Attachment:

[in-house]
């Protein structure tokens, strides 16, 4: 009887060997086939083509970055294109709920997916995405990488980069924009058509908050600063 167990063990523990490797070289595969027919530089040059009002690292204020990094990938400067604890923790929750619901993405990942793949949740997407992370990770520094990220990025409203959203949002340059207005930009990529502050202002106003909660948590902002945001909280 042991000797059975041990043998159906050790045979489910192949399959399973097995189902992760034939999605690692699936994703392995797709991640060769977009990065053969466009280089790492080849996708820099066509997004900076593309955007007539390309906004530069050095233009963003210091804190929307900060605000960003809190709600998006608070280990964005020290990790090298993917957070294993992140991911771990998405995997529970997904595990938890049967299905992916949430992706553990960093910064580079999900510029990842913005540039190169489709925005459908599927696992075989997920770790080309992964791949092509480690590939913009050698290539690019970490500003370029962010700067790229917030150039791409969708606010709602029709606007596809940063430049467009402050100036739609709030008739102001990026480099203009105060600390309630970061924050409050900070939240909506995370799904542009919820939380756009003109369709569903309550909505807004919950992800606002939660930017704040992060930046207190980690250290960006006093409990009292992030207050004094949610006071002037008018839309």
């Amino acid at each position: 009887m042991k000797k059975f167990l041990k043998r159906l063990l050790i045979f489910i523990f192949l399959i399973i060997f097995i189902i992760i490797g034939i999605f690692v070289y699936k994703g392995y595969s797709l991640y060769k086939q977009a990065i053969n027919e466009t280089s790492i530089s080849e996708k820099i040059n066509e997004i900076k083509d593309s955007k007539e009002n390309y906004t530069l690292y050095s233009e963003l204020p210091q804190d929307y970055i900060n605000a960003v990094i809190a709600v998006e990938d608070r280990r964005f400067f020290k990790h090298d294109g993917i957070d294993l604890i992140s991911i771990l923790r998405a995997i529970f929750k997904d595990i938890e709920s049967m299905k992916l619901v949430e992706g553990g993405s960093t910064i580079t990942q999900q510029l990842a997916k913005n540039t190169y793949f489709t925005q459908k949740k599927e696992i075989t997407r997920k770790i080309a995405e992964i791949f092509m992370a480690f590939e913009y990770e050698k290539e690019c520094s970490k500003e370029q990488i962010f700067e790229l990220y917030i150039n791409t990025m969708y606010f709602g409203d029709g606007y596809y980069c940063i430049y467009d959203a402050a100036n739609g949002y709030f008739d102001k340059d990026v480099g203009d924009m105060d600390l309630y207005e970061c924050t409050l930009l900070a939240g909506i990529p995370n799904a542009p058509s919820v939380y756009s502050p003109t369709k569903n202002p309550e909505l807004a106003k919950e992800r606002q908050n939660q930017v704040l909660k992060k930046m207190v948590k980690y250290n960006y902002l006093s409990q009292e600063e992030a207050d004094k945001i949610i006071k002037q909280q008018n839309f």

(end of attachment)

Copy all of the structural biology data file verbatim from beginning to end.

[in-house]
């Protein structure tokens, strides 16, 4: 009887060997086939083509970055294109709920997916995405990488980069924009058509908050600063 167990063990523990490797070289595969027919530089040059009002690292204020990094990938400067604890923790929750619901993405990942793949949740997407992370990770520094990220990025409203959203949002340059207005930009990529502050202002106003909660948590902002945001909280 042991000797059975041990043998159906050790045979489910192949399959399973097995189902992760034939999605690692699936994703392995797709991640060769977009990065053969466009280089790492080849996708820099066509997004900076593309955007007539390309906004530069050095233009963003210091804190929307900060605000960003809190709600998006608070280990964005020290990790090298993917957070294993992140991911771990998405995997529970997904595990938890049967299905992916949430992706553990960093910064580079999900510029990842913005540039190169489709925005459908599927696992075989997920770790080309992964791949092509480690590939913009050698290539690019970490500003370029962010700067790229917030150039791409969708606010709602029709606007596809940063430049467009402050100036739609709030008739102001990026480099203009105060600390309630970061924050409050900070939240909506995370799904542009919820939380756009003109369709569903309550909505807004919950992800606002939660930017704040992060930046207190980690250290960006006093409990009292992030207050004094949610006071002037008018839309």
């Amino acid at each position: 009887m042991k000797k059975f167990l041990k043998r159906l063990l050790i045979f489910i523990f192949l399959i399973i060997f097995i189902i992760i490797g034939i999605f690692v070289y699936k994703g392995y595969s797709l991640y060769k086939q977009a990065i053969n027919e466009t280089s790492i530089s080849e996708k820099i040059n066509e997004i900076k083509d593309s955007k007539e009002n390309y906004t530069l690292y050095s233009e963003l204020p210091q804190d929307y970055i900060n605000a960003v990094i809190a709600v998006e990938d608070r280990r964005f400067f020290k990790h090298d294109g993917i957070d294993l604890i992140s991911i771990l923790r998405a995997i529970f929750k997904d595990i938890e709920s049967m299905k992916l619901v949430e992706g553990g993405s960093t910064i580079t990942q999900q510029l990842a997916k913005n540039t190169y793949f489709t925005q459908k949740k599927e696992i075989t997407r997920k770790i080309a995405e992964i791949f092509m992370a480690f590939e913009y990770e050698k290539e690019c520094s970490k500003e370029q990488i962010f700067e790229l990220y917030i150039n791409t990025m969708y606010f709602g409203d029709g606007y596809y980069c940063i430049y467009d959203a402050a100036n739609g949002y709030f008739d102001k340059d990026v480099g203009d924009m105060d600390l309630y207005e970061c924050t409050l930009l900070a939240g909506i990529p995370n799904a542009p058509s919820v939380y756009s502050p003109t369709k569903n202002p309550e909505l807004a106003k919950e992800r606002q908050n939660q930017v704040l909660k992060k930046m207190v948590k980690y250290n960006y902002l006093s409990q009292e600063e992030a207050d004094k945001i949610i006071k002037q909280q008018n839309f």